When my Dad was 19, he joined the Klan in Falls County, Texas, and his first assignment was to take part in a Klan rally and march in a parade through the town of Marlin. My Dad put on his sheet and joined in the rally and parade. After the parade was over, the Klansmen removed their hoods and sheets and retired to the local saloon.

Soon the Sheriff entered the saloon and said, “There was no parade permit issued so I’m arresting everyone who took part in it! Everybody line up against the wall!” My Dad, being smart, said, “Sheriff, I have been standing at this bar during the parade, drinking this cold glass of butter milk and I’m not guilty of anything.”

Grabbing him by the arm, the Sheriff escorted him bodily to the wall and said to him, “Johnny, my boy, your boots are dusty. They didn’t get that way from standing at the bar! You’re under arrest!”

After spending the night in the Falls County Jail, the “paraders” were released and my Dad resigned from the Klan. He didn’t even get to finish his cold, butter milk.

What’s The H Stand For Johnny?

My Dad was a good man and a good Dad and he had “seen the elephant”! He was a character, very colorful, a great hunter and fisherman and everyone should enjoy these next few posts about him.

During WW I, when he was 16, my Dad, John Bryan, ran away from home and joined the Texas National Guard. That particular unit had been called up for duty in France. He was loaded on the train in Waco, headed for overseas training, when his Dad, My Grand Dad, Peyton Bryan, appeared and physically drug him off of the train. It took him 5 years and many letters to finally get a discharge from the Guard so he could join the Marines.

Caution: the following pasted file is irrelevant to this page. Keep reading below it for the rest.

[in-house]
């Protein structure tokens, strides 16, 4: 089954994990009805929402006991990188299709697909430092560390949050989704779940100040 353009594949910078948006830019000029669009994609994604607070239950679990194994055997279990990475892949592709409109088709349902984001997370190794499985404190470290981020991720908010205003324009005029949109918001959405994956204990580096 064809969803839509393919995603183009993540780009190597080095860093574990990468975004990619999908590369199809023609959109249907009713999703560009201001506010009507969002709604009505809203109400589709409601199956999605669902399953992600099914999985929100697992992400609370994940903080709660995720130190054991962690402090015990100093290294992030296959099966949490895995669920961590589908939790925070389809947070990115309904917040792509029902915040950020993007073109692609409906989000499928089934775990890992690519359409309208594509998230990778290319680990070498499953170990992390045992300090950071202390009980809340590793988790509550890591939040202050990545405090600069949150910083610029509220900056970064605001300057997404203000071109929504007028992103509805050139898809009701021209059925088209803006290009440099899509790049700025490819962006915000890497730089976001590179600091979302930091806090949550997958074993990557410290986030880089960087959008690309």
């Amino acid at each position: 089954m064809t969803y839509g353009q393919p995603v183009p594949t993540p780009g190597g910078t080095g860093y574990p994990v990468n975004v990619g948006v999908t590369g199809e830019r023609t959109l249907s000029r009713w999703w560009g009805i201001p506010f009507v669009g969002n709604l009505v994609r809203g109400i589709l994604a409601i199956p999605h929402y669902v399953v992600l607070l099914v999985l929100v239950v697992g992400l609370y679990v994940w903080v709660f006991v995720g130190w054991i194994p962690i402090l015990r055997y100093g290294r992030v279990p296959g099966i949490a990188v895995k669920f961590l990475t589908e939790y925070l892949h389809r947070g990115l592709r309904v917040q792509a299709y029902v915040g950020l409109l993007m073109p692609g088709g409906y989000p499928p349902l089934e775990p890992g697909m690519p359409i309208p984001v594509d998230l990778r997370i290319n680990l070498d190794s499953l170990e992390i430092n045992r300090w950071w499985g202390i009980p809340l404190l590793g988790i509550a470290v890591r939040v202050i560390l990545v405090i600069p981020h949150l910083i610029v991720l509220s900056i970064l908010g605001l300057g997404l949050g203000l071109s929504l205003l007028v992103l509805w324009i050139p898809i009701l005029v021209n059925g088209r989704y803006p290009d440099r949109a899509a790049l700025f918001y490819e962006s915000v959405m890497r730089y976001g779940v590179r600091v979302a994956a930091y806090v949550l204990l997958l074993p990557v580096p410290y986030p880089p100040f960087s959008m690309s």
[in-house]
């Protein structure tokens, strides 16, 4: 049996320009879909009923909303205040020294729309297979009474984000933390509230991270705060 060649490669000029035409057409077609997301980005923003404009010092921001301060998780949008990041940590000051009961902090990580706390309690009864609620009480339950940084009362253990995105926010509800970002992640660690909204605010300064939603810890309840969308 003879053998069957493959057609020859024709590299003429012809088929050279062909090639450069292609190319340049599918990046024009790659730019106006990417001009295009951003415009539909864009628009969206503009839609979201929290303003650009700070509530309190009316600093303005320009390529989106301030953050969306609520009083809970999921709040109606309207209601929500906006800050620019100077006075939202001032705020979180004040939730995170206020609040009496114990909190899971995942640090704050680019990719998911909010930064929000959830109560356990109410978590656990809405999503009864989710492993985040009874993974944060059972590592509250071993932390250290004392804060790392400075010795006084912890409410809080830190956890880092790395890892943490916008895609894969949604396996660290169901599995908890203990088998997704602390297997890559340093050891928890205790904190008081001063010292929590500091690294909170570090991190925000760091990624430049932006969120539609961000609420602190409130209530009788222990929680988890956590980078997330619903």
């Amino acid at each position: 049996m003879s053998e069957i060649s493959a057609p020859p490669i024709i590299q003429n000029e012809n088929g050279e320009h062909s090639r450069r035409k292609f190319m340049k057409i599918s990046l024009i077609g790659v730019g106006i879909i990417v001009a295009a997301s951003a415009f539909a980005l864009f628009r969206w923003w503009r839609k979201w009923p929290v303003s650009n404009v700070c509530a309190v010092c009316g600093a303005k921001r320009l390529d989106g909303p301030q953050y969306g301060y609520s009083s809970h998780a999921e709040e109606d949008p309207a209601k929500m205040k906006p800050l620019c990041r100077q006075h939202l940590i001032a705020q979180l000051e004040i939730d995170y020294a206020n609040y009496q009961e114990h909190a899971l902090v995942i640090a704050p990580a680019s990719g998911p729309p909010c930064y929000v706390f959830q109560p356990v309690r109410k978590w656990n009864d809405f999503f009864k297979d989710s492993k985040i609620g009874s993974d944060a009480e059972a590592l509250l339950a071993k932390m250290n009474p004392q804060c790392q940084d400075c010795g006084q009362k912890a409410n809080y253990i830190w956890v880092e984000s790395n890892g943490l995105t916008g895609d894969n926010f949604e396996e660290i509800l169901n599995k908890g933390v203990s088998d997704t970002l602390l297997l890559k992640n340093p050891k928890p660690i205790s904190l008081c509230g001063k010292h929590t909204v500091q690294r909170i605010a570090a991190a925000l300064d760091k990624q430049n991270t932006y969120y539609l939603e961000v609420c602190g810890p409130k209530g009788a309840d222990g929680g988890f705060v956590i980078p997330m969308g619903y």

John H. Bryan was his name. “What’s the “H” stand for Johnny?” I heard his friends laughingly ask him this many times. Well, when he joined the Marine Corps, the Recruiting Sgt. told him “Son, you have to have a middle initial to join my Corps”. Puzzled my dad replied, “Sgt. my only name is John, but if I need a middle initial make it H, H for hellion.”

Pictured is Pvt. John H. Bryan, aboard the battleship U.S.S. Tennessee, on his first cruise after boot camp. He was one of “The Old Breed” U.S. Marines.


Daddy, as I called him, rose to the rank of Sergeant, E-5, in the Marine Corps and in the 20’s was the Marine, Fleet, middleweight boxing champion. My Dad also had combat experience in Latin America during one of the last “Banana Wars”. He tried to enlist with the Marines on December 8, 1941, but was told, even with his past record, that he was forty years old and too old to serve in the Corps. I remember him being very upset over this!

In the fall 1942 the movie “Wake Island” was released and shown at the Metropolitan Theatre in Houston. We went to see it on the premier night because Daddy wanted to see one of his old CO’s from the Corps. I met the CO, a Lt.Colonel, Chesty Puller, who ended up being the most famous Marine of WW II. He was on a war bond drive and temporarily back from Guadalcanal. My Dad would have joined back up that night also.

He finally matured and worked for the Southwestern Bell Telephone Company for 35 years, finally retiring as a mid level Manager.

I have always remembered one day after a real tough Dove hunt and we didn’t do very good and he gave me some of the best advice I have ever received. He told me, “Boy, don’t worry about today’s bad hunt. Just remember, if it were easy each time out, it would be called shooting instead of hunting!” Some days we have a world of success and some days are complete washouts, but the real fun is being out in God’s great outdoors!